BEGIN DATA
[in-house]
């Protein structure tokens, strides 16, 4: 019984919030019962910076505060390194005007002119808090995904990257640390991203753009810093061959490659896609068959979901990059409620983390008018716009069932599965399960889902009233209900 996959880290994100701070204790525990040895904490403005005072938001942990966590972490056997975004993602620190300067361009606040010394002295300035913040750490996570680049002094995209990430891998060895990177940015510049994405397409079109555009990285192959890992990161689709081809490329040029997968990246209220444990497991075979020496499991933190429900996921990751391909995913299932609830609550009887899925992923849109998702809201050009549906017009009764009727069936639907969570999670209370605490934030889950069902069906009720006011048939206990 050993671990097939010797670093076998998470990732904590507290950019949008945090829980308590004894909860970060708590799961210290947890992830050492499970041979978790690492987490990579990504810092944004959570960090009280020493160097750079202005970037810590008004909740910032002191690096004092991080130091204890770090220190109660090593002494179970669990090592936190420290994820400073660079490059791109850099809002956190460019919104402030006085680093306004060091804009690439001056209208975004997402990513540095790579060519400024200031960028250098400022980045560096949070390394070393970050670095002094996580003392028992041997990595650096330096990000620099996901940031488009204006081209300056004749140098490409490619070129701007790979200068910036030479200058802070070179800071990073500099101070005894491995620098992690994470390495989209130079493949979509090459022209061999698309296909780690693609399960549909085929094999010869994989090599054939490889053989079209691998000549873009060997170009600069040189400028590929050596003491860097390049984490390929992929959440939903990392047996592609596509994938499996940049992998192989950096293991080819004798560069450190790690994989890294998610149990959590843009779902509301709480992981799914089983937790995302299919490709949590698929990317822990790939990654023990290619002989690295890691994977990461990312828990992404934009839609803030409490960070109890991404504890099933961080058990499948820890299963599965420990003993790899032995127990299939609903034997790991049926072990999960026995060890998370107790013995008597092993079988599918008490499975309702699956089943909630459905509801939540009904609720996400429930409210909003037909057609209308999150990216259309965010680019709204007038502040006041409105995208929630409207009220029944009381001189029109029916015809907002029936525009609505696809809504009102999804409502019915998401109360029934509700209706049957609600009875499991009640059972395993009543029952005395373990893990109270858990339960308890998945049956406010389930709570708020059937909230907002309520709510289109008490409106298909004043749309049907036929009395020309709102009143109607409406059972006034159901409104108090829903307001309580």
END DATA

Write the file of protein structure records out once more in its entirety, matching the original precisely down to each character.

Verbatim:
[in-house]
């Protein structure tokens, strides 16, 4: 019984919030019962910076505060390194005007002119808090995904990257640390991203753009810093061959490659896609068959979901990059409620983390008018716009069932599965399960889902009233209900 996959880290994100701070204790525990040895904490403005005072938001942990966590972490056997975004993602620190300067361009606040010394002295300035913040750490996570680049002094995209990430891998060895990177940015510049994405397409079109555009990285192959890992990161689709081809490329040029997968990246209220444990497991075979020496499991933190429900996921990751391909995913299932609830609550009887899925992923849109998702809201050009549906017009009764009727069936639907969570999670209370605490934030889950069902069906009720006011048939206990 050993671990097939010797670093076998998470990732904590507290950019949008945090829980308590004894909860970060708590799961210290947890992830050492499970041979978790690492987490990579990504810092944004959570960090009280020493160097750079202005970037810590008004909740910032002191690096004092991080130091204890770090220190109660090593002494179970669990090592936190420290994820400073660079490059791109850099809002956190460019919104402030006085680093306004060091804009690439001056209208975004997402990513540095790579060519400024200031960028250098400022980045560096949070390394070393970050670095002094996580003392028992041997990595650096330096990000620099996901940031488009204006081209300056004749140098490409490619070129701007790979200068910036030479200058802070070179800071990073500099101070005894491995620098992690994470390495989209130079493949979509090459022209061999698309296909780690693609399960549909085929094999010869994989090599054939490889053989079209691998000549873009060997170009600069040189400028590929050596003491860097390049984490390929992929959440939903990392047996592609596509994938499996940049992998192989950096293991080819004798560069450190790690994989890294998610149990959590843009779902509301709480992981799914089983937790995302299919490709949590698929990317822990790939990654023990290619002989690295890691994977990461990312828990992404934009839609803030409490960070109890991404504890099933961080058990499948820890299963599965420990003993790899032995127990299939609903034997790991049926072990999960026995060890998370107790013995008597092993079988599918008490499975309702699956089943909630459905509801939540009904609720996400429930409210909003037909057609209308999150990216259309965010680019709204007038502040006041409105995208929630409207009220029944009381001189029109029916015809907002029936525009609505696809809504009102999804409502019915998401109360029934509700209706049957609600009875499991009640059972395993009543029952005395373990893990109270858990339960308890998945049956406010389930709570708020059937909230907002309520709510289109008490409106298909004043749309049907036929009395020309709102009143109607409406059972006034159901409104108090829903307001309580």